Two Faiths Converge To Shun Religious Extremism

CONNECTICUT // Muslim theologians and their Evangelical counterparts are among the 150 delegates congregating at Yale University for what organisers hope will become a landmark union of two great faiths in the global battle against religious extremism.

Interfaith seminars have become commonplace nowadays, with initiatives being led by a bevy of statesmen from Tony Blair, the former British prime minister, to Saudi Arabia’s King Abdullah, but this low-key affair is being touted by insiders as “the one that counts”.

While other events have featured a similar cast of repeat speakers and conference-hoppers, the Yale meet unites a group of religious leaders who together command the opinions of enormous constituencies of worshippers.

Last night’s opening banquet was the first face-to-face meeting between the Christian and Muslim scholars, who wrote public letters to each other in the wake of Pope Benedict XVI’s inflammatory speech at the University of Regensburg in Sept 2006, in which the pontiff increased the interfaith antipathy by quoting a historical passage that described Islam as “evil and inhuman”.

A response to the pope’s lecture came in October last year, when 138 Muslim scholars took the unprecedented step of crafting a 29-page letter to Christian leaders that defined shared principles between the two faiths, titled “A Common Word Between Us and You”.

“It was something like a stroke of genius,” said Miroslav Volf, who is hosting the event as founder and director of Yale Divinity School’s Center for Faith and Culture, and one of more than 300 signatories on a welcoming response to the letter that ran as a full-page advertisement in The New York Times.

“It came as a surprise to many of us,” he said. “Once stated, it became obvious – but it wasn’t obvious in advance.”

For the first time, Yale’s respondents will meet en masse with the authors of A Common Word, a multi-denominational body of Muslims under Jordan’s Royal Aal al Bayt Institute for Islamic Thought, and test “how far that agreement really reaches”, Mr Volf said.

Among them will be the Islamic spiritualist, Sheikh al Habib Ali al Jifri, founder and director of Abu Dhabi’s Tabah Foundation, together with Rick Warren, best-selling Evangelical author and pastor, and Jordan’s Prince Ghazi bin Muhammad bin Talal.

The pope’s speech was just one example of the Islamic world being pitted against a predominantly Christian West, demonstrating the volatility inherent in a cocktail of political and religious identities that predates the Crusades and postdates George W Bush’s invasion of Iraq.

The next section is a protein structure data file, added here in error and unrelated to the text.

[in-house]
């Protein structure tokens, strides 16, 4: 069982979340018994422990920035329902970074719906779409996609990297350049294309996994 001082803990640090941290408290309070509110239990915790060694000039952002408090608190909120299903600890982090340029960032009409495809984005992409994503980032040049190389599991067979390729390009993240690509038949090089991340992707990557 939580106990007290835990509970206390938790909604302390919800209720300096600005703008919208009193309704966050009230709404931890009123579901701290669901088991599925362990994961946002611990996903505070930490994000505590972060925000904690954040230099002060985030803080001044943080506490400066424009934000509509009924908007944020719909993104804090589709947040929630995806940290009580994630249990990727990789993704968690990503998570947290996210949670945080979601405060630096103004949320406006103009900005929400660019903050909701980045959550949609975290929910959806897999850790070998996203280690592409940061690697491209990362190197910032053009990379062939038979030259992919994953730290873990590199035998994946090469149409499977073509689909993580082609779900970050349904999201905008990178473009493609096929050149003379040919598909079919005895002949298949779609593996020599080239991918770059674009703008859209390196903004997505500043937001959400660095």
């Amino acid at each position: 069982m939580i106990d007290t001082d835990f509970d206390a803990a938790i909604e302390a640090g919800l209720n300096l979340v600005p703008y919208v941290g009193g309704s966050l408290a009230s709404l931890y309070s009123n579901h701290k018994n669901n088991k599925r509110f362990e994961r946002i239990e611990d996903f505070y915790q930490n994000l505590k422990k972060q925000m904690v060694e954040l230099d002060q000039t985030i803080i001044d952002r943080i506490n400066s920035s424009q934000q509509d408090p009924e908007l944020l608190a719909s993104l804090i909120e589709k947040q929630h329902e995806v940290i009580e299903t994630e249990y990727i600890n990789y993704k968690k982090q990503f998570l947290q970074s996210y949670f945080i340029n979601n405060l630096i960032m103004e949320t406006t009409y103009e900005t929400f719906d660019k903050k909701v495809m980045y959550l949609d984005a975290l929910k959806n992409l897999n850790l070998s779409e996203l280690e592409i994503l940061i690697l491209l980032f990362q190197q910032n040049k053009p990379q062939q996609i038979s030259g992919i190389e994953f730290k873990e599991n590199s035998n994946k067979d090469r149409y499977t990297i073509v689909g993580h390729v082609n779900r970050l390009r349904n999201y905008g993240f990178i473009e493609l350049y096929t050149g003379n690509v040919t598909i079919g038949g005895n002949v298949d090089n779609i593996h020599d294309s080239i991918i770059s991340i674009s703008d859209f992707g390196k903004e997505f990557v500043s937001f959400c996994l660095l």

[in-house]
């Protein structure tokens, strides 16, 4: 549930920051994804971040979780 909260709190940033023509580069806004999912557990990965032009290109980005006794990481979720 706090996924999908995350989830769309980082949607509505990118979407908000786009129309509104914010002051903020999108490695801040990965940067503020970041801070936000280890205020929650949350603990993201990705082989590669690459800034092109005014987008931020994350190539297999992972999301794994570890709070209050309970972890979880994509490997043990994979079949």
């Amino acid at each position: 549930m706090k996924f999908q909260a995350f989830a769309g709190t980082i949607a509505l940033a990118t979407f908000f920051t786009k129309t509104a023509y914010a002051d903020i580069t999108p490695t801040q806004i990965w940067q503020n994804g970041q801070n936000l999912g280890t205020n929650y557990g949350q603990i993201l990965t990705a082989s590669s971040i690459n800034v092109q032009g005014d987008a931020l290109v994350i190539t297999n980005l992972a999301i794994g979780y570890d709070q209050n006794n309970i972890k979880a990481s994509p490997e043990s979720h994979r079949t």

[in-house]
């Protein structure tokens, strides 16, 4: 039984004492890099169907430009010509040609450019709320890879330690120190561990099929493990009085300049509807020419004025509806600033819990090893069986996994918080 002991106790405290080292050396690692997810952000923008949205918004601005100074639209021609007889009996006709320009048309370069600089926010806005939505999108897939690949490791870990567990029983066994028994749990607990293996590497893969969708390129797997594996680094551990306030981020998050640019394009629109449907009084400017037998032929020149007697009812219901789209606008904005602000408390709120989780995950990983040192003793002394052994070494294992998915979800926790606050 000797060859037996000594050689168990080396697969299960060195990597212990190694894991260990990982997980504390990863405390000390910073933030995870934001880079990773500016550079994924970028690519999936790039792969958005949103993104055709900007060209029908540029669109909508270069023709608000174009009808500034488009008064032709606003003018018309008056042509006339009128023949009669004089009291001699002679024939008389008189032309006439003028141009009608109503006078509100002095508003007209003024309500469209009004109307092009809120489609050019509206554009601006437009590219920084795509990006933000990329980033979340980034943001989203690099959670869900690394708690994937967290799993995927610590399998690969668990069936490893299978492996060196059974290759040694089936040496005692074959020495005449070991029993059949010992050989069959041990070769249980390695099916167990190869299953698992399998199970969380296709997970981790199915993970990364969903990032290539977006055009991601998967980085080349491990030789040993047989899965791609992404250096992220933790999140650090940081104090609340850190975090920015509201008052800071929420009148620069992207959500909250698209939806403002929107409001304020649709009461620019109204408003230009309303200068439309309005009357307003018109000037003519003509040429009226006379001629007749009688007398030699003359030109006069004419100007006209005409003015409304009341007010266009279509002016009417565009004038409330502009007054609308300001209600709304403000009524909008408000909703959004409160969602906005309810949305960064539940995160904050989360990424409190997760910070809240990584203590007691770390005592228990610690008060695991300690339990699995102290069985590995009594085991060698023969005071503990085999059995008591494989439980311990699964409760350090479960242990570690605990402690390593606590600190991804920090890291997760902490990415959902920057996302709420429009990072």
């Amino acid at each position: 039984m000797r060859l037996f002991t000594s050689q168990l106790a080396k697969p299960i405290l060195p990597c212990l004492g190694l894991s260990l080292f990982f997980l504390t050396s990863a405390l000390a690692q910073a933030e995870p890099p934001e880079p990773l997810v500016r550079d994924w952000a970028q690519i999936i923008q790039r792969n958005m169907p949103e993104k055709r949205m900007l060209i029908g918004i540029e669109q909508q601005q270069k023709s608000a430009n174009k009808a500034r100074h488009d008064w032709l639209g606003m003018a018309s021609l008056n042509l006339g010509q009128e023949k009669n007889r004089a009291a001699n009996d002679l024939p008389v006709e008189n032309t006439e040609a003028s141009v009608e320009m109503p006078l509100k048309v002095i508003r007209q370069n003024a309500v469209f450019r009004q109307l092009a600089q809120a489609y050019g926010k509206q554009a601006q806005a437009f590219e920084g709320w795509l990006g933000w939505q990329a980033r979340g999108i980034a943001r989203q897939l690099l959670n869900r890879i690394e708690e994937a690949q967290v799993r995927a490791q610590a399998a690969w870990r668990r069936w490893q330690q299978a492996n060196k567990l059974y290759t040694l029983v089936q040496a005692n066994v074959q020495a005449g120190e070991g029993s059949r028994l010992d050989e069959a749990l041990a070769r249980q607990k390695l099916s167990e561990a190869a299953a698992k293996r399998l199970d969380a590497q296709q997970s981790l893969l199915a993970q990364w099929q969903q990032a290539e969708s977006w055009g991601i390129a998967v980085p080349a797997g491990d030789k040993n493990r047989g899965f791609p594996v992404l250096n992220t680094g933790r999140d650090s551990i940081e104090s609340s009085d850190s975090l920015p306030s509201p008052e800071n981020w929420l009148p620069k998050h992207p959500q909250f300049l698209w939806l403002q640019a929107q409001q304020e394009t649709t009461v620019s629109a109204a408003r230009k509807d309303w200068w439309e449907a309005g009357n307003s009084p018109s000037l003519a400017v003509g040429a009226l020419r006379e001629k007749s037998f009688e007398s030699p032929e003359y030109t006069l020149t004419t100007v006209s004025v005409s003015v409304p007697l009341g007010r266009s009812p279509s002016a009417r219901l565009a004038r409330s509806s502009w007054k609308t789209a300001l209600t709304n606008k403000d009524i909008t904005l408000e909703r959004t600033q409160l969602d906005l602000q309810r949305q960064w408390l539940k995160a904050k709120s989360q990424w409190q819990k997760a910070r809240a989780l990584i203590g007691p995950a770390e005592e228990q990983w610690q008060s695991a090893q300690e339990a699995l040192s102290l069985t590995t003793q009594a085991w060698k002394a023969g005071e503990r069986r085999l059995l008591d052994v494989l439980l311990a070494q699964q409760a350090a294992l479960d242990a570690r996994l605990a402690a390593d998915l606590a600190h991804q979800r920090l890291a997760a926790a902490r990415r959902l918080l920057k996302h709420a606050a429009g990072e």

Islam’s scholars will be in sleepy New Haven with an agenda that includes addressing the right to freedom and religious defamation, according to Ibrahim Kalin, signatory to A Common Word and founding-director of Turkey’s Foundation for Political, Economic and Social Research (Seta). The issue made headlines this year with the release of the anti-Islamic film Fitna, by the Dutch parliamentarian Geert Wilders, although this paled in comparison to the violent reaction to the publication of cartoons lampooning the Prophet Mohammed in Danish and other newspapers.

“It is about respect,” Mr Kalin said. “What some considered a freedom of expression was seen by others as an assault or a defamation of one’s faith. If everybody has learnt a lesson from that, it is that one must be responsible in what one says and does.”

Mr Volf acknowledged there was room to manoeuvre on what is evidently a key issue for Muslims, even though the right to freedom of expression represents an equally cherished liberty in the West.

“I want to put the sense of freedom of expression within the context of the love of the neighbour,” he said. “It’s not a sense of wanting to legally curtail freedoms, but I want a responsible way to exercise my freedom of speech that honours the humanity of the other person.”

Mr Volf cites comparable gripes from the Christian camp, with the “divisive issue” of the lack of religious freedom in parts of the Muslim world likely to be raised by ecumenical scholars during the four-day meeting.

Such topics will include Saudi Arabia’s long-standing refusal to allow a church in the kingdom, Mr Volf said.

Mr Kalin promised a lively debate on such topics. “Nobody will shy away from taking their positions. It’s better to have an open discussion than to brush these things under the rug.” No one is expecting any miracles at Yale, and future meetings are already scheduled to take place in Cambridge and at the Vatican over coming months. Nevertheless, Mr Volf hopes the week will yield a consensus resolution that condemns religious extremism.

“My hope is that, through this conference, we can suck out the air of religious legitimacy from the space in which extremists move,” said Mr Volf, who will teach a course on faith and globalisation with Mr Blair this autumn. “We want extremism to appear to the broader population as what it truly is: extremism, a misappropriation of religion.”